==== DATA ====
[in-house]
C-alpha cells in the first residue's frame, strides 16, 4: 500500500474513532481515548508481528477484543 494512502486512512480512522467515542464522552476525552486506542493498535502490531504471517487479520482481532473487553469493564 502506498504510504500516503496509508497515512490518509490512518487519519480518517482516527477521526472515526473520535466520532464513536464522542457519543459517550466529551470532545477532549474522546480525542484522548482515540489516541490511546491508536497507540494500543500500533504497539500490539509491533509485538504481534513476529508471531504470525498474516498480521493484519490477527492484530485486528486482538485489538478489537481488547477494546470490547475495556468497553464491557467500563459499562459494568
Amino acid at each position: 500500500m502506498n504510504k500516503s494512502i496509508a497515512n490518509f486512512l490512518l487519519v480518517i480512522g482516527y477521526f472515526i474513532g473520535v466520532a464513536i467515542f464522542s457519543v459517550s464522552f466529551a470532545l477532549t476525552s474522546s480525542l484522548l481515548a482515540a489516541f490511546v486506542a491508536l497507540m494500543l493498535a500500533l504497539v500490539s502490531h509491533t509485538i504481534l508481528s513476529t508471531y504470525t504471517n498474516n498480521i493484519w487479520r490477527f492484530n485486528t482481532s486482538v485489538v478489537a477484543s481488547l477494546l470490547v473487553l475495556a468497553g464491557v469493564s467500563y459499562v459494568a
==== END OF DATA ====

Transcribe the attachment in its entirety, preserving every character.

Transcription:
[in-house]
C-alpha cells in the first residue's frame, strides 16, 4: 500500500474513532481515548508481528477484543 494512502486512512480512522467515542464522552476525552486506542493498535502490531504471517487479520482481532473487553469493564 502506498504510504500516503496509508497515512490518509490512518487519519480518517482516527477521526472515526473520535466520532464513536464522542457519543459517550466529551470532545477532549474522546480525542484522548482515540489516541490511546491508536497507540494500543500500533504497539500490539509491533509485538504481534513476529508471531504470525498474516498480521493484519490477527492484530485486528486482538485489538478489537481488547477494546470490547475495556468497553464491557467500563459499562459494568
Amino acid at each position: 500500500m502506498n504510504k500516503s494512502i496509508a497515512n490518509f486512512l490512518l487519519v480518517i480512522g482516527y477521526f472515526i474513532g473520535v466520532a464513536i467515542f464522542s457519543v459517550s464522552f466529551a470532545l477532549t476525552s474522546s480525542l484522548l481515548a482515540a489516541f490511546v486506542a491508536l497507540m494500543l493498535a500500533l504497539v500490539s502490531h509491533t509485538i504481534l508481528s513476529t508471531y504470525t504471517n498474516n498480521i493484519w487479520r490477527f492484530n485486528t482481532s486482538v485489538v478489537a477484543s481488547l477494546l470490547v473487553l475495556a468497553g464491557v469493564s467500563y459499562v459494568a